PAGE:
The pandemic spurred the growth of a vast online marketplace for food and grocery delivery — a marketplace that can, and should, be tapped to modernize government nutrition assistance.
An opinion piece on Undark.org argues that government food aid needs “a digital facelift”. By this, it means that the government should consider investing in online food delivery services such as Uber Eats, Grubhub, and Instacart, and other digital platforms and food marketplaces to help aid in curbing food insecurity.
At the same time, a digital approach to food assistance could be designed to both improve the administration of food benefits and nudge participants toward healthier lifestyles.
The relationship between food security and the use of food and nutrition assistance programs is complex, according to the USDA’s Food Security Report in 2019. Households that report using food and nutrition assistance programs in a one-time survey can either be more food secure or less food secure than low-income households not using those
Likewise, since the programs provide food and other resources to reduce the severity of food insecurity, households are expected to be more food secure after receiving program benefits than they were before. On the other hand, it is the more food-insecure households—those having greater difficulty meeting their food needs—that seek assistance from the programs.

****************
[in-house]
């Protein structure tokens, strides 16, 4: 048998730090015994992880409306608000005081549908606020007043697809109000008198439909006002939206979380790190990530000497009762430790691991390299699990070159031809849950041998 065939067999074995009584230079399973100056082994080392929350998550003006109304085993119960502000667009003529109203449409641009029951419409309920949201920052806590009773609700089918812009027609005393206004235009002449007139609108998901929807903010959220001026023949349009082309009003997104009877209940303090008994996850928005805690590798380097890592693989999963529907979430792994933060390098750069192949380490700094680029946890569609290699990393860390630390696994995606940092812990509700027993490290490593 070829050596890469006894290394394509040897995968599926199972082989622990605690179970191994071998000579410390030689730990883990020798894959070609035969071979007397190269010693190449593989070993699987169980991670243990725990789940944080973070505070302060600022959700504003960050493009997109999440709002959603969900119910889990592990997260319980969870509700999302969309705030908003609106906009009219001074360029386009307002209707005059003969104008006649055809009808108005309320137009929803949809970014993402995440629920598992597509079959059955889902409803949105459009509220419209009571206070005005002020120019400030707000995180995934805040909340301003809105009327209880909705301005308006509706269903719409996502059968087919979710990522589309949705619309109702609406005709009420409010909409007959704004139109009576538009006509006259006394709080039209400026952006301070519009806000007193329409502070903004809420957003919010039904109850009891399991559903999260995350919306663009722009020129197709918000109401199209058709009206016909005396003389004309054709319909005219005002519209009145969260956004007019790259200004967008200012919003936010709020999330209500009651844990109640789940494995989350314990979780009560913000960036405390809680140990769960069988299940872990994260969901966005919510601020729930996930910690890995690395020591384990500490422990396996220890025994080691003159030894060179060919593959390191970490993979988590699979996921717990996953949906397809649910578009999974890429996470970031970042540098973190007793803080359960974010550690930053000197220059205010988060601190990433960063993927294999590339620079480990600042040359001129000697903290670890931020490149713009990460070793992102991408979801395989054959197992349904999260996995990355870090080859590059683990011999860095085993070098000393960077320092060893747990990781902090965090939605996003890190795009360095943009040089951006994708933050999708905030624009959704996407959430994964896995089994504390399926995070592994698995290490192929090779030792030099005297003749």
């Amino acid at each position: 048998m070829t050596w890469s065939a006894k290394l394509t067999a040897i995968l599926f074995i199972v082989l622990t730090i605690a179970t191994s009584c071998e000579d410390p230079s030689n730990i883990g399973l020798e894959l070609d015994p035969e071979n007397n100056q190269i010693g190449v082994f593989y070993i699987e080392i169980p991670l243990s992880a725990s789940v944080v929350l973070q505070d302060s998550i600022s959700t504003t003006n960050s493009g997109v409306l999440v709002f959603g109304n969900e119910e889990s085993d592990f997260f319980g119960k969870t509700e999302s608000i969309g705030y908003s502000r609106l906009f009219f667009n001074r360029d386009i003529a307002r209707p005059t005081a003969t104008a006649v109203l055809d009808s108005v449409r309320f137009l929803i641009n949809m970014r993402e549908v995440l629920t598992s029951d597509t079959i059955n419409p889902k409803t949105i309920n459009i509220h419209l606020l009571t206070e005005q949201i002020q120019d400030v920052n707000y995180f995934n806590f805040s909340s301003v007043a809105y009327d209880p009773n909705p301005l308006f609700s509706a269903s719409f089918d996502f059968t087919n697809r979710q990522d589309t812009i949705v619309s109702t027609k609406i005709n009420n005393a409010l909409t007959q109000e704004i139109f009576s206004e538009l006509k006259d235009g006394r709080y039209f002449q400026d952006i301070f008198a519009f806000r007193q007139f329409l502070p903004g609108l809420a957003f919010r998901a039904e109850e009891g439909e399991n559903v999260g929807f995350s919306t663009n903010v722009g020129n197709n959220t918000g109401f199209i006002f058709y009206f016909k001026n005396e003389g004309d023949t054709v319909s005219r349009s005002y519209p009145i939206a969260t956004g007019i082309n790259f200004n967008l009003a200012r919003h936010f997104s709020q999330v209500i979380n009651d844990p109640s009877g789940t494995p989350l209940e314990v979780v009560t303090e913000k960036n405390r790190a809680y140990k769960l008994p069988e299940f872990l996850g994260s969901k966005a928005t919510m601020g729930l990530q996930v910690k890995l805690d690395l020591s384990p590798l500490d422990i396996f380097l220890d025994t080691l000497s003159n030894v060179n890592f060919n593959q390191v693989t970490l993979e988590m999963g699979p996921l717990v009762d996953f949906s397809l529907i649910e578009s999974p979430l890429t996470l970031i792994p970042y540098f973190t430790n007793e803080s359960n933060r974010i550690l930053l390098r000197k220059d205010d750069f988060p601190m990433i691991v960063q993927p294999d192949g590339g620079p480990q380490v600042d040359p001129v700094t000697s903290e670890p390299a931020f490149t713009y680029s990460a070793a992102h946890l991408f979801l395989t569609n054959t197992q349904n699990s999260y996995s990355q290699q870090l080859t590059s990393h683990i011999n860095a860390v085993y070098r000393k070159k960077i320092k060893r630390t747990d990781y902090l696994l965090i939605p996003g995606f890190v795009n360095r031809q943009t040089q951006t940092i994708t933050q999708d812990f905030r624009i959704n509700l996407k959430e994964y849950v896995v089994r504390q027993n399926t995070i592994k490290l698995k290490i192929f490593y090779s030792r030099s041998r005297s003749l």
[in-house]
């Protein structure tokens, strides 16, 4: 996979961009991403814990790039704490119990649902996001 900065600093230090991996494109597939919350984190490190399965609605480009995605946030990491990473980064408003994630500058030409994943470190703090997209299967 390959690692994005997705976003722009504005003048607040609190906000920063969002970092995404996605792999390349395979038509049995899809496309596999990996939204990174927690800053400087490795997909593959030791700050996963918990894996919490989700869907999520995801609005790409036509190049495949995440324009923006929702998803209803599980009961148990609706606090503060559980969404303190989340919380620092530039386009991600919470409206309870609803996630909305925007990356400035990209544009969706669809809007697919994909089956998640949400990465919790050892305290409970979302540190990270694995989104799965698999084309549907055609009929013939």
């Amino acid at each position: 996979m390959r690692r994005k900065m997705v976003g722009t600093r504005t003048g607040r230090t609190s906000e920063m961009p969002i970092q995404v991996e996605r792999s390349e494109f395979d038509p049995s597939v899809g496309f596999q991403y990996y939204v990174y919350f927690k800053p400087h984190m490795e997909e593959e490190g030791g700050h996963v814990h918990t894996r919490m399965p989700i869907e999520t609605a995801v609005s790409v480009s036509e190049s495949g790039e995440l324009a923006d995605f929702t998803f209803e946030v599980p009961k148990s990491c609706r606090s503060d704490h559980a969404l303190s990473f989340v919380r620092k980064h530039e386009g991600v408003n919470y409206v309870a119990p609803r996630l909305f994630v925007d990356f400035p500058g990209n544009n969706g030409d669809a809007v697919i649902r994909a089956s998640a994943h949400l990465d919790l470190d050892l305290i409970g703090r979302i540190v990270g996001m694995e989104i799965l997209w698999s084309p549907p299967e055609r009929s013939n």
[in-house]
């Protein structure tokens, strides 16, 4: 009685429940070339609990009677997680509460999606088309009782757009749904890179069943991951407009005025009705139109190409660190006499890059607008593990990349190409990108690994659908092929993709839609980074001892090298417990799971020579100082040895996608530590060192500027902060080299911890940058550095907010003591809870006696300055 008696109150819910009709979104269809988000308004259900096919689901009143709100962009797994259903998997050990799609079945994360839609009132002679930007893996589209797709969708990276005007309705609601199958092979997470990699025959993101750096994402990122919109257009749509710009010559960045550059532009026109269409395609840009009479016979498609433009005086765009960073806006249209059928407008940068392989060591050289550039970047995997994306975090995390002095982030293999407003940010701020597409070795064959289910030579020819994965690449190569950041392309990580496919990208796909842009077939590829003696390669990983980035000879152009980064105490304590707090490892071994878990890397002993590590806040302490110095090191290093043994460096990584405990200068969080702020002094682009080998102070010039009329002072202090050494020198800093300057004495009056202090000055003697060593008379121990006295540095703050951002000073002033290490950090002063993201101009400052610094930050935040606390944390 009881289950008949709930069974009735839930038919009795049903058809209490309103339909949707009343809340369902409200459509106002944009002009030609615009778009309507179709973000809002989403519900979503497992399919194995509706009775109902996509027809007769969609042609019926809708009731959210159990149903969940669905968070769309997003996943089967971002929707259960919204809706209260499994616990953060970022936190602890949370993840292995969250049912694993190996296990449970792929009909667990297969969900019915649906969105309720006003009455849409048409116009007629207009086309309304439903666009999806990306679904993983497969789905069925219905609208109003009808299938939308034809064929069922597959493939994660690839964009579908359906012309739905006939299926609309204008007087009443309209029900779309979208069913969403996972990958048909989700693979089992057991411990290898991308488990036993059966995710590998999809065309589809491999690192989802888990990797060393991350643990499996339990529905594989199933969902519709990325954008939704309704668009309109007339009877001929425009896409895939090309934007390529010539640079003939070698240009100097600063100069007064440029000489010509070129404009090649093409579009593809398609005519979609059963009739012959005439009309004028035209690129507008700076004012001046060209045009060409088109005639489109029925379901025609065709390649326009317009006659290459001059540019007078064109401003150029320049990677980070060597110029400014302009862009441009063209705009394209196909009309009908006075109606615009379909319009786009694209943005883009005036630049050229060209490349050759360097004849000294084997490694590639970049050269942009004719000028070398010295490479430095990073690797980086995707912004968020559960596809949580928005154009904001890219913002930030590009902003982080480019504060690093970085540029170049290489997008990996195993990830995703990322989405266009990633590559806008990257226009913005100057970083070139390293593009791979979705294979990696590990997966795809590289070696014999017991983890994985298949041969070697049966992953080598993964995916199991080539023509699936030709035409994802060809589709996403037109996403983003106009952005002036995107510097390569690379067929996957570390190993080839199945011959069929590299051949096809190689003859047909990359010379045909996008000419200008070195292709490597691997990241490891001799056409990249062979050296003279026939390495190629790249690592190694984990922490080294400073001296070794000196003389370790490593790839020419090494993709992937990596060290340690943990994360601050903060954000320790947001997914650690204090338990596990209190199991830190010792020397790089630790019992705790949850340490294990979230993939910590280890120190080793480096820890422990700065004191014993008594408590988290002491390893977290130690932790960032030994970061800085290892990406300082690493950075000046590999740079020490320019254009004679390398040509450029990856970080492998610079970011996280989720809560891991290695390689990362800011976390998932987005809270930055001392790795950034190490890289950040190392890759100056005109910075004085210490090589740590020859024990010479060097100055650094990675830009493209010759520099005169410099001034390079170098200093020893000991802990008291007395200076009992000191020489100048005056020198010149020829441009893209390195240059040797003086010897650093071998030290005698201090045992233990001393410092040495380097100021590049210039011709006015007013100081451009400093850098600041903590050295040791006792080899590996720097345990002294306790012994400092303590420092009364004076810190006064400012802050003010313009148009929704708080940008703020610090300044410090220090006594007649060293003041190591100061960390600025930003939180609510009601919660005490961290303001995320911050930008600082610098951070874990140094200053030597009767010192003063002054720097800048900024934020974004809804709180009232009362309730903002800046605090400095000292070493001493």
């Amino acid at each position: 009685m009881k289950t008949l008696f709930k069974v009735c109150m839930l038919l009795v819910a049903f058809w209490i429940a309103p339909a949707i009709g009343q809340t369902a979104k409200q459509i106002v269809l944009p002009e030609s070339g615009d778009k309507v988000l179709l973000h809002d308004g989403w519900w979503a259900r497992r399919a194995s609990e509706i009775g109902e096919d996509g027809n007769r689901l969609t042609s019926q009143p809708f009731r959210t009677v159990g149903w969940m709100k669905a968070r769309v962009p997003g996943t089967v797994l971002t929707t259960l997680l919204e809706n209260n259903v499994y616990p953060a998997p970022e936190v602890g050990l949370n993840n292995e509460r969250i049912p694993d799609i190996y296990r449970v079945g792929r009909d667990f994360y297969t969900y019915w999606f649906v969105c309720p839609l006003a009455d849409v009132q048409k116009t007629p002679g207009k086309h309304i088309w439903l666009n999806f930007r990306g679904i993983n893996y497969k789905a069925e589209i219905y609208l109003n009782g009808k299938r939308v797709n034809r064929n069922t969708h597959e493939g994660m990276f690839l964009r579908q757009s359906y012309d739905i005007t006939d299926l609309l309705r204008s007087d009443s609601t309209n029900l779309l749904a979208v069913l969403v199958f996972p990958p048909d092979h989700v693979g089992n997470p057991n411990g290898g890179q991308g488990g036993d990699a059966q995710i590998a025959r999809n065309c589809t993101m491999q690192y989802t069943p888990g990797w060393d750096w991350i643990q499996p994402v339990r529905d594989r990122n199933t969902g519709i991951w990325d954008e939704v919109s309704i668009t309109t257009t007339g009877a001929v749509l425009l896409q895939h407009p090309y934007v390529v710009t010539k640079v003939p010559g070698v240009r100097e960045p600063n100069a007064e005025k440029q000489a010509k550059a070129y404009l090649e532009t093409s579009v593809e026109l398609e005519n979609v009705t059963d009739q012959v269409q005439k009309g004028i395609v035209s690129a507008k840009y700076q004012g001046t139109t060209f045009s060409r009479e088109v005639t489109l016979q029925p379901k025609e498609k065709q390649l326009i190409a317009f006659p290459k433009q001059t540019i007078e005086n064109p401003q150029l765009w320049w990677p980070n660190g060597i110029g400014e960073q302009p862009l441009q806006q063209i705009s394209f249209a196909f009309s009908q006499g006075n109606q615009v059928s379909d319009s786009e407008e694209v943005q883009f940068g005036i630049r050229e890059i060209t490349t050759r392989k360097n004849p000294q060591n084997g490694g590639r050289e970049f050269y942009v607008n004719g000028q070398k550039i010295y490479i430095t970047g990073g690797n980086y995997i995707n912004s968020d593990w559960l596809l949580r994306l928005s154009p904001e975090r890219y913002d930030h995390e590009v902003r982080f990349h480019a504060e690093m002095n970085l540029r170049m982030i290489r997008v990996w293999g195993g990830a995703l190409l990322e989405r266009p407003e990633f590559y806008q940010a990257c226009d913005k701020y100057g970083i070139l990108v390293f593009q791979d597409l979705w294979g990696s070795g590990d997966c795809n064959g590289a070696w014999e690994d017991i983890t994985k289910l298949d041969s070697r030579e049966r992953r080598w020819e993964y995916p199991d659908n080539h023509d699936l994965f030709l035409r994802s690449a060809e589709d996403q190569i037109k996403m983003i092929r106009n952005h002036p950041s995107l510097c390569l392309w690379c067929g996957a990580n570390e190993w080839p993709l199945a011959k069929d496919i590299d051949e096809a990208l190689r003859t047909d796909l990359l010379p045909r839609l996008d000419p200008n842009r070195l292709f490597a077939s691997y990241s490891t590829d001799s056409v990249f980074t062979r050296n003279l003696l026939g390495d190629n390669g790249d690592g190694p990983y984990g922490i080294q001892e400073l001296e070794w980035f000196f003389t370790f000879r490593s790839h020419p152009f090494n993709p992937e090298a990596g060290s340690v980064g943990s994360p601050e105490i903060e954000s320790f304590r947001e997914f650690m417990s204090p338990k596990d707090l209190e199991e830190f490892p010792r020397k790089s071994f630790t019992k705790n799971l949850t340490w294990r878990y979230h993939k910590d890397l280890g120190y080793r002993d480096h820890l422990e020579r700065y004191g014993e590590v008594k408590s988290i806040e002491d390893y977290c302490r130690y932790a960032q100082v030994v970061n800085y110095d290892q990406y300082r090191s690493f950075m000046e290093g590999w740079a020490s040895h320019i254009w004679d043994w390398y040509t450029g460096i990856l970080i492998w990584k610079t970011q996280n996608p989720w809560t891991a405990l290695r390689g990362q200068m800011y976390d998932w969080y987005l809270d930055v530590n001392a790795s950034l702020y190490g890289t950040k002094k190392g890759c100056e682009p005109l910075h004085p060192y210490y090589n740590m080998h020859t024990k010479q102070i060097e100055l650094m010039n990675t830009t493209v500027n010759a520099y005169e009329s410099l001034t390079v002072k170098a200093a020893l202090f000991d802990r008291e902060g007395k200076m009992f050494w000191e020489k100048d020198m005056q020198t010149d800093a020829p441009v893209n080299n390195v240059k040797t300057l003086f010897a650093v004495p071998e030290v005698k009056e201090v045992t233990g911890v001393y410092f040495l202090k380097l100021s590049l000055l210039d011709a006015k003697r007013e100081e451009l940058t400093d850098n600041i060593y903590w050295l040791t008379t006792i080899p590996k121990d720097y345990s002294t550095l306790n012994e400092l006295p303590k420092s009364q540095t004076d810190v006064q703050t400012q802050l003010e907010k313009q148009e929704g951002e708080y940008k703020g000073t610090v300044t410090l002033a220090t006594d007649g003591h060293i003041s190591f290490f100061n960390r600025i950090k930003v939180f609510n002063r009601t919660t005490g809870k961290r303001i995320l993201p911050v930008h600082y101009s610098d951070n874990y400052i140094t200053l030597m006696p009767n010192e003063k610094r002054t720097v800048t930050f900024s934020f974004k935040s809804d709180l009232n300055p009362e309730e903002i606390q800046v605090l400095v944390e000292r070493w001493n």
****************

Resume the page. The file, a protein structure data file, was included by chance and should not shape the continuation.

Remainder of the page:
The Undark article also says that a shift to online food ordering might also influence the kinds of food participants to consume. A study by researchers at the University of Michigan found that people who shopped for groceries online made healthier food selections, and multiple studies suggest that smartphone apps can promote positive changes in healthy food consumption.
However, this move does not come without problems. Online delivery requires users to have digital literacy and reliable broadband internet access, and flexible payment methods and waiving of delivery fees should be available especially for low-income families.
To address these, the government has an option to continue its assistance programs: during the pandemic, the Federal Communications Commission began providing discounts toward phone and broadband services for many low-income consumers.